“Today, in the world of freedom, the proudest boast is ‘Ich bin ein Berliner.’”
In just a few words, JFK, a Massachusetts native, uplifted all of Berlin.
Though many associate Massachusetts most strongly with the American Revolutionary War, the state’s influence extends well beyond national boundaries and into modern times. One of the best examples of the state’s continued importance in modern and international history is the leadership of President John F. Kennedy who was born in Brookline, Massachusetts, and grew up to lead America during part of the Cold War.
In June of 1963 JFK visited Berlin, the epicenter of the Cold War. After World War II, the allied forces who had defeated Nazi Germany divided the governance of Germany between them. Berlin was the most important city, so it too was divided into four territories. As tensions heightened between the West and the Soviets, Germany was split into two separate countries, one Soviet and one supported by the U.S. and their allies. West Berlin therefore became an enclave of free Germany in the Soviet sector.
In 1961 Walter Ulbrict constructed a barbed-wire fence around West Berlin officially named, “the anti-fascist protective barrier.” The Berlin Wall’s actual purpose though was to prevent East Berliners from escaping Soviet control and reaching the freer West Berlin. Eventually the fence was turned to a concrete wall, and nearby buildings were replaced by an empty “death zone” patrolled by Soviet soldiers carrying machine guns.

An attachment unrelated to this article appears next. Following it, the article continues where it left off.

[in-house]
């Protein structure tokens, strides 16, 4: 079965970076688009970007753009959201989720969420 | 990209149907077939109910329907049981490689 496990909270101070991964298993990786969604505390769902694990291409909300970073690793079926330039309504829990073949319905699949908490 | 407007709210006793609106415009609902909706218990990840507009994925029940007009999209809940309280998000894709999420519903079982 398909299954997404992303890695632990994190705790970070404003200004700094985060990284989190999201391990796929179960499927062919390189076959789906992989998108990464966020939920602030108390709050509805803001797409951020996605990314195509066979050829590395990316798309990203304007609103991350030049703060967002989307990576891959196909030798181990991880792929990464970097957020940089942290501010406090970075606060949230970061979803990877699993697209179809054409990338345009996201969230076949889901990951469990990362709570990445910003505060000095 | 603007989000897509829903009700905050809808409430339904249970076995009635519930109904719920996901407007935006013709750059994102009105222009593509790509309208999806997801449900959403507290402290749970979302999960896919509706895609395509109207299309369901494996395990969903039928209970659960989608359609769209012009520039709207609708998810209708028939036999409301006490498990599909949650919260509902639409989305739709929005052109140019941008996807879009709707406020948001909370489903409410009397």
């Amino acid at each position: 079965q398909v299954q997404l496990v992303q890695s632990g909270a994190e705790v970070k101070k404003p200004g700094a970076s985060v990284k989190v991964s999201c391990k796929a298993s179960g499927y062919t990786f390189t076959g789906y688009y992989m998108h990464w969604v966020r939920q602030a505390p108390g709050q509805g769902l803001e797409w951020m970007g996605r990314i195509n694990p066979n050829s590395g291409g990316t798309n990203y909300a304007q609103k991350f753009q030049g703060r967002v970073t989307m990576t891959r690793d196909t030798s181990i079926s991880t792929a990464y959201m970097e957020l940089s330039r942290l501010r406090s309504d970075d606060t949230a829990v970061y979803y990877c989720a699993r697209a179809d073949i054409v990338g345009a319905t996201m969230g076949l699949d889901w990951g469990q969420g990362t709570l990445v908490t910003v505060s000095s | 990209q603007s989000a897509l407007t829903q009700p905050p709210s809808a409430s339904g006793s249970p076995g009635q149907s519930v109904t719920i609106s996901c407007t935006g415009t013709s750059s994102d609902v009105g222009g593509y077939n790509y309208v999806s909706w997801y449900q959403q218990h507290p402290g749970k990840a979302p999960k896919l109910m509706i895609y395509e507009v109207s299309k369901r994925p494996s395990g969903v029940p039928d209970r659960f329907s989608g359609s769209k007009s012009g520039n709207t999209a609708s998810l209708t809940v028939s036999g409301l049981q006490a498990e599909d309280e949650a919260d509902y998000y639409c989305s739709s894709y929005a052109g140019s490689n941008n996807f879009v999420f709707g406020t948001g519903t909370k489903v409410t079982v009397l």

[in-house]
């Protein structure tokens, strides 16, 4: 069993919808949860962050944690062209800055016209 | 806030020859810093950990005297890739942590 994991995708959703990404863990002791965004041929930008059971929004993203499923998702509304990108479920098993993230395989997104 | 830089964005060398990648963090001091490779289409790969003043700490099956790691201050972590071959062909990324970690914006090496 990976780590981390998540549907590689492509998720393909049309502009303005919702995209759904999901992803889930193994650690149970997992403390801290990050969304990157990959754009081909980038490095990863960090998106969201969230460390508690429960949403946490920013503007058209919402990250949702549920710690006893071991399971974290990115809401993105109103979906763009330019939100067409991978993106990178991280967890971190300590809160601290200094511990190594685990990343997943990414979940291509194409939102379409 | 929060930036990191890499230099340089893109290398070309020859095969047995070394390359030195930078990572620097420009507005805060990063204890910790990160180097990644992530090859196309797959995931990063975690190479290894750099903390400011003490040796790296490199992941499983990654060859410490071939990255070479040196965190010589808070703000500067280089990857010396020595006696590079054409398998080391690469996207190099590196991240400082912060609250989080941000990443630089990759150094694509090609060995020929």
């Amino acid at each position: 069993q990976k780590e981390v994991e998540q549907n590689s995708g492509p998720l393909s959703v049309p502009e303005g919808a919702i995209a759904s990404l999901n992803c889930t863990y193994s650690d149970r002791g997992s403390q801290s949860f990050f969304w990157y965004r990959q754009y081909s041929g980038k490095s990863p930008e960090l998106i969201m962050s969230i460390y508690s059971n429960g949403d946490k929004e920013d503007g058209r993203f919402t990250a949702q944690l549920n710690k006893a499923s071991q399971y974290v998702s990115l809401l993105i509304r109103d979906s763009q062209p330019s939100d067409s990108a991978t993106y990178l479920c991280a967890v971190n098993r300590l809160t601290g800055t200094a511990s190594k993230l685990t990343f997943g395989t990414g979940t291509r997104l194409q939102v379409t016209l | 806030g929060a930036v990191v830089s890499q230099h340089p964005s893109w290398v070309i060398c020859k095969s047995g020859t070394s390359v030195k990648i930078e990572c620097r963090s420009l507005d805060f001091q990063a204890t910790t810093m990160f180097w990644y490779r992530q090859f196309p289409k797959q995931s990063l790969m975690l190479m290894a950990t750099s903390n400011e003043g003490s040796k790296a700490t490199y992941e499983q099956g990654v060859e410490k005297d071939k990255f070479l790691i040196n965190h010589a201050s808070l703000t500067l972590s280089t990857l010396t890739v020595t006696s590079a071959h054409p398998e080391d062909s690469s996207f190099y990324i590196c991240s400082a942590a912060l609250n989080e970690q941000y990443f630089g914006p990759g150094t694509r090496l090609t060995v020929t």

Nineteen-year-old Peter Fechter became the first to die in an attempt to cross the Berlin Wall. In 1962 he and a friend ran across the “death zone” and were fired upon as they tried to climb the barbed-wire fence. Peter’s friend made it across the wall, but Peter was shot and fell back into the death zone. Despite his screams for help, the guards did nothing, and West Berliners watched helplessly as Fechter bled to death.
Just a year after this brutality, JFK famously announced his solidarity with the people of Berlin and his appreciation of their strength. He read from this speech card phrases in German that won the hearts of his 450,000 person audience:
JFK also declared that anyone who had seen Berlin could not doubt his or her responsibility to oppose the communist Soviet Union. For those who doubt this, he said, “Lass’ sich nach Berlin kommen. Let them come to Berlin.”
In his speech, Kennedy gave hope to both the West Berliners in the crowd and to the East Berliners watching from the other side of the wall. Kennedy’s speech was a symbol of German-American solidarity that was remembered until the wall was torn down on November 10, 1989.
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